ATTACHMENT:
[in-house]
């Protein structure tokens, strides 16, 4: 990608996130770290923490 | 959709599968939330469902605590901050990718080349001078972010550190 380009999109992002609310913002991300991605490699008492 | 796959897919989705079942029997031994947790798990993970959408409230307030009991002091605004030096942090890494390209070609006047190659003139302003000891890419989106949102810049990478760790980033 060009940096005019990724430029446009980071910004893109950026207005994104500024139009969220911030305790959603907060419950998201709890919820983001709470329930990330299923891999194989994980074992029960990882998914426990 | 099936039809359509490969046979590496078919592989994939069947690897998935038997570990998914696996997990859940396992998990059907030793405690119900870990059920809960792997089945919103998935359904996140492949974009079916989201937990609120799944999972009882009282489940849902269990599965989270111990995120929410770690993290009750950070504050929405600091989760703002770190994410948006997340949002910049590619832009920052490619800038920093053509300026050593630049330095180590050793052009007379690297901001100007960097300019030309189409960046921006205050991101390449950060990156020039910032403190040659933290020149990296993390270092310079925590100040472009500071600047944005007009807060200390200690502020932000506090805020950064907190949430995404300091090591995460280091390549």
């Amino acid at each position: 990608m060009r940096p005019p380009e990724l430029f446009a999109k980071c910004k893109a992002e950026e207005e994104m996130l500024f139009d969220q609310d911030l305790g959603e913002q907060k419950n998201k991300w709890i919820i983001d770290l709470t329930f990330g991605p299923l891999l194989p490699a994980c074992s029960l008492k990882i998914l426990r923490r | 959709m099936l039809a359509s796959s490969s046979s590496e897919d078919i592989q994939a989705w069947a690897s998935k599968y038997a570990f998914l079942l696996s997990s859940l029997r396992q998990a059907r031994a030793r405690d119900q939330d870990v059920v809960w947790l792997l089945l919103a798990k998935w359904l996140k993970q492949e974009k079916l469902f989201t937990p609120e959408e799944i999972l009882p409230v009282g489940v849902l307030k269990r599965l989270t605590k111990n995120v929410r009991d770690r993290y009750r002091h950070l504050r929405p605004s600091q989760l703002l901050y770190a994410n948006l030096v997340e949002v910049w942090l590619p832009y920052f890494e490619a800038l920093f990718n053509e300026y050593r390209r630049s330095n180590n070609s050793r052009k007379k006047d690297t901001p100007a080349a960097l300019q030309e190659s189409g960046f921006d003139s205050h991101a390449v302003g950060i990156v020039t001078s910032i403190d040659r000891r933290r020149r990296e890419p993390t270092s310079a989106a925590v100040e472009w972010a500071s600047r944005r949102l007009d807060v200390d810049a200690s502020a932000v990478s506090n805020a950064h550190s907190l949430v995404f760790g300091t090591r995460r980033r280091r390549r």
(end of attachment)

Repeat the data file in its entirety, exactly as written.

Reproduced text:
[in-house]
């Protein structure tokens, strides 16, 4: 990608996130770290923490 | 959709599968939330469902605590901050990718080349001078972010550190 380009999109992002609310913002991300991605490699008492 | 796959897919989705079942029997031994947790798990993970959408409230307030009991002091605004030096942090890494390209070609006047190659003139302003000891890419989106949102810049990478760790980033 060009940096005019990724430029446009980071910004893109950026207005994104500024139009969220911030305790959603907060419950998201709890919820983001709470329930990330299923891999194989994980074992029960990882998914426990 | 099936039809359509490969046979590496078919592989994939069947690897998935038997570990998914696996997990859940396992998990059907030793405690119900870990059920809960792997089945919103998935359904996140492949974009079916989201937990609120799944999972009882009282489940849902269990599965989270111990995120929410770690993290009750950070504050929405600091989760703002770190994410948006997340949002910049590619832009920052490619800038920093053509300026050593630049330095180590050793052009007379690297901001100007960097300019030309189409960046921006205050991101390449950060990156020039910032403190040659933290020149990296993390270092310079925590100040472009500071600047944005007009807060200390200690502020932000506090805020950064907190949430995404300091090591995460280091390549």
């Amino acid at each position: 990608m060009r940096p005019p380009e990724l430029f446009a999109k980071c910004k893109a992002e950026e207005e994104m996130l500024f139009d969220q609310d911030l305790g959603e913002q907060k419950n998201k991300w709890i919820i983001d770290l709470t329930f990330g991605p299923l891999l194989p490699a994980c074992s029960l008492k990882i998914l426990r923490r | 959709m099936l039809a359509s796959s490969s046979s590496e897919d078919i592989q994939a989705w069947a690897s998935k599968y038997a570990f998914l079942l696996s997990s859940l029997r396992q998990a059907r031994a030793r405690d119900q939330d870990v059920v809960w947790l792997l089945l919103a798990k998935w359904l996140k993970q492949e974009k079916l469902f989201t937990p609120e959408e799944i999972l009882p409230v009282g489940v849902l307030k269990r599965l989270t605590k111990n995120v929410r009991d770690r993290y009750r002091h950070l504050r929405p605004s600091q989760l703002l901050y770190a994410n948006l030096v997340e949002v910049w942090l590619p832009y920052f890494e490619a800038l920093f990718n053509e300026y050593r390209r630049s330095n180590n070609s050793r052009k007379k006047d690297t901001p100007a080349a960097l300019q030309e190659s189409g960046f921006d003139s205050h991101a390449v302003g950060i990156v020039t001078s910032i403190d040659r000891r933290r020149r990296e890419p993390t270092s310079a989106a925590v100040e472009w972010a500071s600047r944005r949102l007009d807060v200390d810049a200690s502020a932000v990478s506090n805020a950064h550190s907190l949430v995404f760790g300091t090591r995460r980033r280091r390549r």